The cost of one open scholarship can fund almost three national bursaries, Education Minister Dr Nyan Gadsby-Dolly has said.
More than a week after she announced adjustments to the Government-Assisted Tuition Expenses (GATE) and national scholarship programmes, and the introduction of the national bursary programme, Gadsby-Dolly explained on Friday why the changes were necessary to ensure resources were available to those who needed it.
“The most expensive aspect of the scholarship programme is the investment in open scholarships,” she said, “which involves funding for study at any international university (and includes) warm clothing and an allowance.”
The number of open scholarships has now been limited to 50. The average annual number for the past few years has been 150.
Gadsby-Dolly said unlike open scholarships, the bursaries will fund only local or regional study, allowing for almost three bursaries to be funded with the cost of one open scholarship.
“The adjusted policy allows more people to be assisted by the government with the reduced funding available,” she told Sunday Newsday.
According to the Auditor General's report for 2019, scholarships – additional and open – range from up to $100,000 to more than $600,000. The report revealed that in 2018 alone, $3 million was paid towards the President’s Medal open scholarship and $144 million for 377 scholarships.
On November 13, the minister said Cabinet decided to make “critical adjustments” to the programmes to allow for “greater equity in distribution of precious resource which will focus the assistance where it is most required.”
She announced changes to the GATE means test, where 100 per cent funding will only be available to students with a household income of $10,000 per month or less. The national bursary programme will also require a means test to determine the student's need.
Scholarships, which were reduced from 400 to 100 (50 open and 50 additional) recipients, will be awarded based solely on academic performance.
Postgraduate studies were discontinued with immediate effect, except for those currently enrolled in programmes, who will receive GATE funding until August, next year.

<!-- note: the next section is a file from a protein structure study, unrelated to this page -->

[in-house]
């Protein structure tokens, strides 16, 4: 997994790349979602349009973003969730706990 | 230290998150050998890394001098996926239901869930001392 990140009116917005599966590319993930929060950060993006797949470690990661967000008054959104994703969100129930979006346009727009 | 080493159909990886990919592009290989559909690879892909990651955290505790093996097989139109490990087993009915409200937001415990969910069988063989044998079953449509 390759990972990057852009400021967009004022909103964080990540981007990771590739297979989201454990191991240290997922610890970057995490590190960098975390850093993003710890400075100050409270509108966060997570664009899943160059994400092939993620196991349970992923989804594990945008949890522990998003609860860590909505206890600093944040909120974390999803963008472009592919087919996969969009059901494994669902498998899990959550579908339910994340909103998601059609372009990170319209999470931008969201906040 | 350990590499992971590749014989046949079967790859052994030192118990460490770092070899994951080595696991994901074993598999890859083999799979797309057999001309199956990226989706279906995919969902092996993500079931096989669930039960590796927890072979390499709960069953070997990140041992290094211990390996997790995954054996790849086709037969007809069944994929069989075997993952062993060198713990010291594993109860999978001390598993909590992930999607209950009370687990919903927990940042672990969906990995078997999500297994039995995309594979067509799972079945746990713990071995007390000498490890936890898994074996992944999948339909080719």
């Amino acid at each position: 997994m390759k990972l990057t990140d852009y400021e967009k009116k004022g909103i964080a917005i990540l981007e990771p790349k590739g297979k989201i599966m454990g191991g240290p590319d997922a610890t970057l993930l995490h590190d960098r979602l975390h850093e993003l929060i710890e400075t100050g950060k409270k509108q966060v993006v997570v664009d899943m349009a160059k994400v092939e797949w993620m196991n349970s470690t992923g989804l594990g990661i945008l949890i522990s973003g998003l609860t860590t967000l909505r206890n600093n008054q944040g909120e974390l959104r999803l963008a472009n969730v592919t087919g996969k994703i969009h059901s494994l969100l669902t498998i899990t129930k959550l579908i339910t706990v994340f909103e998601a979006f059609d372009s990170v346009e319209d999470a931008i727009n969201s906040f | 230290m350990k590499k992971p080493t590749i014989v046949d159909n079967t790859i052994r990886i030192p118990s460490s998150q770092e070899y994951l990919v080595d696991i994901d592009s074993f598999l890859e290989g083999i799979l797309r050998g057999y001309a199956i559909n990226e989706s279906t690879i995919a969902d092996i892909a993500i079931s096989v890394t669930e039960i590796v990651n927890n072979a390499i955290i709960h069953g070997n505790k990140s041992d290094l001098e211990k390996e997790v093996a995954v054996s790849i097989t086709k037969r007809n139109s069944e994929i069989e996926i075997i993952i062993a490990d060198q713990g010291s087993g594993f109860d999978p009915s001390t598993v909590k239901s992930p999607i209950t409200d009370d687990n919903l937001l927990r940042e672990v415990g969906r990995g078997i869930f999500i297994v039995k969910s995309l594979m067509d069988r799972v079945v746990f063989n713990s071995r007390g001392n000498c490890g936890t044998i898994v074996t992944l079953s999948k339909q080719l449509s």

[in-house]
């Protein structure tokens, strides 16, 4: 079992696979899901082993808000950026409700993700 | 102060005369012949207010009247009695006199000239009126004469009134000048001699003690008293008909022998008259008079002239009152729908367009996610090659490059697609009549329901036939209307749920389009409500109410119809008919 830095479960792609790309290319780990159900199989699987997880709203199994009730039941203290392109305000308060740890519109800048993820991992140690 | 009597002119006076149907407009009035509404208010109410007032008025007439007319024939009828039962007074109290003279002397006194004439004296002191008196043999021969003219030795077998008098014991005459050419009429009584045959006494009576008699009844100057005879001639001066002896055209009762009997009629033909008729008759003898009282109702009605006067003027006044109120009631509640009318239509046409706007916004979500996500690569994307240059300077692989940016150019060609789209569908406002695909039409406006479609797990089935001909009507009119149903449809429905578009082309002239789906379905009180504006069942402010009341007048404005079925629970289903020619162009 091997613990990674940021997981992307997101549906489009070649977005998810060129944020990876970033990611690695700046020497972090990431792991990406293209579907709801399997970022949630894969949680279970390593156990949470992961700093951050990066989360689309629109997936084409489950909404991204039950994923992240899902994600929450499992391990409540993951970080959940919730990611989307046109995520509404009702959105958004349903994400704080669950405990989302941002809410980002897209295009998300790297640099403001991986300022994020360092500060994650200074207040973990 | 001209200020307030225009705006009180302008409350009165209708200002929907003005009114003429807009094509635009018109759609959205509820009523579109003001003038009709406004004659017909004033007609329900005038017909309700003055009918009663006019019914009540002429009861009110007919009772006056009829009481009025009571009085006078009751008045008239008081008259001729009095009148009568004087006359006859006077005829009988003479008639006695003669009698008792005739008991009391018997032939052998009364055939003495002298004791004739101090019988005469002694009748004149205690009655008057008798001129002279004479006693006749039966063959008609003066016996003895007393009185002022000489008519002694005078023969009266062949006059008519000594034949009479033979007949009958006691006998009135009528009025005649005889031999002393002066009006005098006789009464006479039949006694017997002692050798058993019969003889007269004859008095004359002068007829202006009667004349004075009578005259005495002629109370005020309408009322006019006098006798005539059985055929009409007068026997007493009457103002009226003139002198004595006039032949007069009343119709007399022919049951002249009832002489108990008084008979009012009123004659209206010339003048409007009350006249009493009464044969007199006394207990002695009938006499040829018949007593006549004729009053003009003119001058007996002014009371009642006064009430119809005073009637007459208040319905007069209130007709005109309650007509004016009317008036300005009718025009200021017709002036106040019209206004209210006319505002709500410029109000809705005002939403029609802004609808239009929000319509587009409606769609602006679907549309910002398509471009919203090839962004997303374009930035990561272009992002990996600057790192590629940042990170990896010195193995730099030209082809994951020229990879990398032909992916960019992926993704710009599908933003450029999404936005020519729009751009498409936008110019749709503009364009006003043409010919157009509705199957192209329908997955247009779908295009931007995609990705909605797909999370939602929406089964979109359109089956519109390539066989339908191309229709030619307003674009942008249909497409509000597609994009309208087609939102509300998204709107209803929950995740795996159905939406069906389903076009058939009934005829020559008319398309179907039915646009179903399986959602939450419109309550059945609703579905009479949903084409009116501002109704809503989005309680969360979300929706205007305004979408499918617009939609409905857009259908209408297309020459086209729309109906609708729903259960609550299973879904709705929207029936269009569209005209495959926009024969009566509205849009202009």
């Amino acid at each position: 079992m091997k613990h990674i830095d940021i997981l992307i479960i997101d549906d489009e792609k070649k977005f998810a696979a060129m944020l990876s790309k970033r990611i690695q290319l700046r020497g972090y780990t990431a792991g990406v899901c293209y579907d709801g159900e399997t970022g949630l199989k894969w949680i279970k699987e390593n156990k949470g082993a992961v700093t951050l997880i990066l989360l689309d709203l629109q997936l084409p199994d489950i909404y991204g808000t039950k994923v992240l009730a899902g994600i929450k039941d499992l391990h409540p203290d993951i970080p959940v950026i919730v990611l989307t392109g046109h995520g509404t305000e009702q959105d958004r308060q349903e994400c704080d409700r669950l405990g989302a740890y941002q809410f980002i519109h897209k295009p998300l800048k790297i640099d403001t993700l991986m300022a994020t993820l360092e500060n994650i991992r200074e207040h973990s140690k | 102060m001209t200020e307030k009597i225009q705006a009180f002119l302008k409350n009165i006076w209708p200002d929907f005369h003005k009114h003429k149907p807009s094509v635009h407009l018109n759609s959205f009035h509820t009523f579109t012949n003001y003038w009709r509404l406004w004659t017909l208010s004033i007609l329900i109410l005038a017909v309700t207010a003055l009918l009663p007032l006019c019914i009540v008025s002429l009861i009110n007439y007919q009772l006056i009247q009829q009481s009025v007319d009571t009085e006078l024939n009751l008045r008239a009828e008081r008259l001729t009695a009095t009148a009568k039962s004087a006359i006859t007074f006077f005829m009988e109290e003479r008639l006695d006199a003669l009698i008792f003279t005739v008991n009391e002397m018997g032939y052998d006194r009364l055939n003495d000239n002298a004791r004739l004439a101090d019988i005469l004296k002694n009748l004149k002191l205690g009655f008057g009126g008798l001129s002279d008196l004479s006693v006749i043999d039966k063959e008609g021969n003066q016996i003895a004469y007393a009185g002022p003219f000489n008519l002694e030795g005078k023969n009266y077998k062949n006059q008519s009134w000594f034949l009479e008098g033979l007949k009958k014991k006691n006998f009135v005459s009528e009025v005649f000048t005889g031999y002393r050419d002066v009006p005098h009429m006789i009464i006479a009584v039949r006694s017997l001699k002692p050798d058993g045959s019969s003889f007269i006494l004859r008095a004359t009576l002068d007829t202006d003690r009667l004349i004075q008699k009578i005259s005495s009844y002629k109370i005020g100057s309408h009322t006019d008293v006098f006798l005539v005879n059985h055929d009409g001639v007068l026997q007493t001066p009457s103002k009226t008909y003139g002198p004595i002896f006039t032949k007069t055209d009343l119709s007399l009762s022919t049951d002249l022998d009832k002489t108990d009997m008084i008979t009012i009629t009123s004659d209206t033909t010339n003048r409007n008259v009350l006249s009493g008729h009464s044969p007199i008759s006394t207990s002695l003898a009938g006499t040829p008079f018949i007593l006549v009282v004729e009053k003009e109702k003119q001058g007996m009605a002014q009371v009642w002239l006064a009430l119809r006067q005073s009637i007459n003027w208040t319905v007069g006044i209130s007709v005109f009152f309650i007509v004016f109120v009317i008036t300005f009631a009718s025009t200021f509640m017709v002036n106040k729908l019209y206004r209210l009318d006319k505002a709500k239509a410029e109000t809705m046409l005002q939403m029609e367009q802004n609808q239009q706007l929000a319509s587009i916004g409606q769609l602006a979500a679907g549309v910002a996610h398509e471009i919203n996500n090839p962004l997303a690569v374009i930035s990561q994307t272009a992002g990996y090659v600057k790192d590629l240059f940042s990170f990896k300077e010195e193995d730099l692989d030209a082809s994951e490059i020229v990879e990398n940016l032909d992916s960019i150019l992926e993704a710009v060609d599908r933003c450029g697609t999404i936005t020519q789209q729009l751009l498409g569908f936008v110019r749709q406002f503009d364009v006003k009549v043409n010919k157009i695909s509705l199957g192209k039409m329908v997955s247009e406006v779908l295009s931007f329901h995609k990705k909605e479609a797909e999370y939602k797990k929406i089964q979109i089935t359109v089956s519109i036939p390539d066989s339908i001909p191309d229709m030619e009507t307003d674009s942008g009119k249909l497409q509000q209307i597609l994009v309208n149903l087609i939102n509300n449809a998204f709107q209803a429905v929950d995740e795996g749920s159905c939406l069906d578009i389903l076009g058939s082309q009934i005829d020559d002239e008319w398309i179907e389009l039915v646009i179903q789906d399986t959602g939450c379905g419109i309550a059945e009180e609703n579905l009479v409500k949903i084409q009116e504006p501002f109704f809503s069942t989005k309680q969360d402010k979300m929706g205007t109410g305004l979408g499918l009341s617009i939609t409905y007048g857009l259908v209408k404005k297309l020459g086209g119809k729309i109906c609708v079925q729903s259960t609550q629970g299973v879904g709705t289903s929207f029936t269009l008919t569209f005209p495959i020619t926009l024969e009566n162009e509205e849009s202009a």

“The revenue to continue postgraduate funding is regrettably not available, due to the reduction in national revenue,”
The policy adjustments have been met with mixed responses from the public, with some students outraged by the abrupt changes and others who agree the scholarship programme was no longer sustainable.
An open scholarship student who reached out to Sunday Newsday on social media agreed with the ministry’s decision to amend the policies but expressed concern that financial institutions may take advantage of students in need of funding for their postgraduate studies.
“Realistically we cannot afford so many open scholarships…due to our low forex reserves. The change to reduce that number was a long time coming (but) what happens if banks see this as an opportunity to start student loans which could create a student debt problem (like what) we see in the US? It seems like one step forward, three steps backwards.”
Gadsby-Dolly said the Higher Education Loan Programme (HELP) – a partnership with the government and commercial banks – will continue to be available to students.
“The HELP loan has been available to students for years and has been accessed by students of all levels to pursue their educational pursuits, including the present Minister of Education (there was no GATE when I pursued my undergraduate degree).”
She said the operating costs of local institutions continue to be heavily subsidised by Government, to the benefit of students who require funding for post-graduate study.